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Figure 5 – Portion of a plan showing a restoration of an E ¼
Accurately documenting this restoration is of particular importance because, in this case, the township plans indicates that the quarter sections adjacent to the E ¼ 9 were both intended to be 40 chains. This monument is 15 metres south of its theoretical position. I would like to personally commend the field crew that found this monument. It could have easily been overlooked because it is so far away from its theoretical position, and it was found in the trees.
Documenting a restoration in the field notes
Despite the terminology error in the field notes, this is an excellent restoration and I want to share both the restoration methodology and how it was documented by including portions of the field notes in this article (used with permission). In my opinion, if I ignore the re-est. comment this is the ‘gold standard’ for recording a restoration in the notes.
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Figure 6 – Field notes documenting the restoration methodology
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Figure 7 – Field notes documenting the restoration methodology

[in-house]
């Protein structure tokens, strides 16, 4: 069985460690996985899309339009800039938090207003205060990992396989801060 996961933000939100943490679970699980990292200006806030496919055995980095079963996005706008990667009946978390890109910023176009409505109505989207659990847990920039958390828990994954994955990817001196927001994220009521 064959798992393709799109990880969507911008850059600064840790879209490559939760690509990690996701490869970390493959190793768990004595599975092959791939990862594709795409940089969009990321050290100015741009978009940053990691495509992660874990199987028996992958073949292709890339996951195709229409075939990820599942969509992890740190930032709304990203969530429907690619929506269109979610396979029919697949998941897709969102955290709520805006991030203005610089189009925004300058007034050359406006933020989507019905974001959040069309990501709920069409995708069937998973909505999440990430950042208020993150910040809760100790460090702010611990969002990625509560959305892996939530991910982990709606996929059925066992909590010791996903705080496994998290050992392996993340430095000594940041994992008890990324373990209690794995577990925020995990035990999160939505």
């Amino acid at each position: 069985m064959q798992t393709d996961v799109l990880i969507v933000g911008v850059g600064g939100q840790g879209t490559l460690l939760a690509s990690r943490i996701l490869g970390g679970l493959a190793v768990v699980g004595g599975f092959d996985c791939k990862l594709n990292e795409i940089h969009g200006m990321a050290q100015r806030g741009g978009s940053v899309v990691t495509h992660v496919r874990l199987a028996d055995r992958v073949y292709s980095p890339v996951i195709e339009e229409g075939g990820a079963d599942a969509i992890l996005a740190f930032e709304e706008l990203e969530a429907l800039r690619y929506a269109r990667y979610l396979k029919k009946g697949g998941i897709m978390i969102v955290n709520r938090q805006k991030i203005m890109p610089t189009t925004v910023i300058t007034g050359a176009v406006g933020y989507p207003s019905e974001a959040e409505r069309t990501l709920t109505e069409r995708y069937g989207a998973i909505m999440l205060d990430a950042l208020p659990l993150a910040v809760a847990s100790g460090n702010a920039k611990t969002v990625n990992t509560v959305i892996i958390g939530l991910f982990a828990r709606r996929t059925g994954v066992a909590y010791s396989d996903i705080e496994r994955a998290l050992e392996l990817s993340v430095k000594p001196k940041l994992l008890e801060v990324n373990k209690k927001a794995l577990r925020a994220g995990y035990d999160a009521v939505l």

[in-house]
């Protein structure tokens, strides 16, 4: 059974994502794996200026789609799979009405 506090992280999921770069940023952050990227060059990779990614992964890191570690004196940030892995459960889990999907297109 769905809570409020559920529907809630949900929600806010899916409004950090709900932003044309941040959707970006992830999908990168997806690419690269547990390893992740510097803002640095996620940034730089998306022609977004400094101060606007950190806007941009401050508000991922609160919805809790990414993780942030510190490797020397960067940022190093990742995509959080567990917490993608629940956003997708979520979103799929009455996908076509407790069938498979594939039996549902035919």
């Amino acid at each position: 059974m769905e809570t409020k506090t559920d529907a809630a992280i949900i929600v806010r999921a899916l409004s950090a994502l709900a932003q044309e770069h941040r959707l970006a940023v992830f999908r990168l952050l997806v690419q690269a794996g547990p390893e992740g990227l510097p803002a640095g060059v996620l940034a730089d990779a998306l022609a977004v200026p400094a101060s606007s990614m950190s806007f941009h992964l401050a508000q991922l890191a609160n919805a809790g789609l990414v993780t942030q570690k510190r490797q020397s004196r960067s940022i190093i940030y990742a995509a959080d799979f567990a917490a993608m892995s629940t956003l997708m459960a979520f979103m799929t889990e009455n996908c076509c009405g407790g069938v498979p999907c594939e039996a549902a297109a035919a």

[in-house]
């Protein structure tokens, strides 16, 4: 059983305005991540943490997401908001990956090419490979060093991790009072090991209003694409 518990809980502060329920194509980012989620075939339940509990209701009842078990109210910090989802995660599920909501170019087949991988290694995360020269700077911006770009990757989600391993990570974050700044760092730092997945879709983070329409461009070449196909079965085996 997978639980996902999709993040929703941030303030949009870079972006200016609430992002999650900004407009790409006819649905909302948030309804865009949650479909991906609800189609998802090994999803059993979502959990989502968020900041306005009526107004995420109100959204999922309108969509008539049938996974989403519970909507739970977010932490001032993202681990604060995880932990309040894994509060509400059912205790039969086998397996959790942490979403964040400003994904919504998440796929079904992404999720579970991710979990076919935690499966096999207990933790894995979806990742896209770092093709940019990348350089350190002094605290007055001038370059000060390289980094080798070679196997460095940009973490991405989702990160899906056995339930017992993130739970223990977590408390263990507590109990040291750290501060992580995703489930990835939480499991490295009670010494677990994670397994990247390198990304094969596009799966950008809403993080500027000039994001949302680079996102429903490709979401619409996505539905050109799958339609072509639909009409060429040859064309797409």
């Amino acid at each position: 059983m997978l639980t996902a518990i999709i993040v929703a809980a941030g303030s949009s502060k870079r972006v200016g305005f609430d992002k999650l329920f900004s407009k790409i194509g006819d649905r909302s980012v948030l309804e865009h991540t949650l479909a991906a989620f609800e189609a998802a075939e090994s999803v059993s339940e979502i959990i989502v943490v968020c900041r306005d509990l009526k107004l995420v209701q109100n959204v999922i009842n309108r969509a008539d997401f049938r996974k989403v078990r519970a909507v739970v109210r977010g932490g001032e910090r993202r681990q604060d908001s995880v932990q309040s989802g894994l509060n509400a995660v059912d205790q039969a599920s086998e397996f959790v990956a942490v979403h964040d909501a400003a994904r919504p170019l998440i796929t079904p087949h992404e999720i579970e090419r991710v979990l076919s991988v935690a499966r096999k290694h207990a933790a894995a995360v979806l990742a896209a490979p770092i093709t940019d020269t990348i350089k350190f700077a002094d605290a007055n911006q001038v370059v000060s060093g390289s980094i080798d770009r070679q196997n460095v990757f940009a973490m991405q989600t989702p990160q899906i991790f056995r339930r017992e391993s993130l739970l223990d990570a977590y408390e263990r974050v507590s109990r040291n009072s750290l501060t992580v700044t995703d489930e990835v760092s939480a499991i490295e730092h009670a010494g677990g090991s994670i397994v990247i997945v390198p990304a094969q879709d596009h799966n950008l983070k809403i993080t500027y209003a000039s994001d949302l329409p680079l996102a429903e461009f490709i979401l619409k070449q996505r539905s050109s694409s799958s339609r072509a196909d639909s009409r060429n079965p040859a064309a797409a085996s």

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Figure 8 – Field notes documenting the restoration methodology
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Figure 9 – sketch showing pit/mound/new post configuration
Restorations are different from re-establishments and the monuments we leave behind in each case have different significance. It is important that all staff are aware of the difference between a restoration and a re-establishment and use correct terminology throughout the plan preparation process. It is critical to be precise and accurate when describing a restoration on a plan to avoid causing confusion and future boundary uncertainties. Indeed, through my work with the Boundary Panel, I have encountered several situations where restored monuments cause boundary uncertainties. In at least one of these situations, it appears that a re-established position was incorrectly labelled as a restored position causing conflict between neighbours.
I would encourage everyone to discuss the difference between re-established and restored with their field and office staff to ensure that everyone is aware of the definitions of each term and the importance of getting it right in the field notes, on the ground, and on the plan.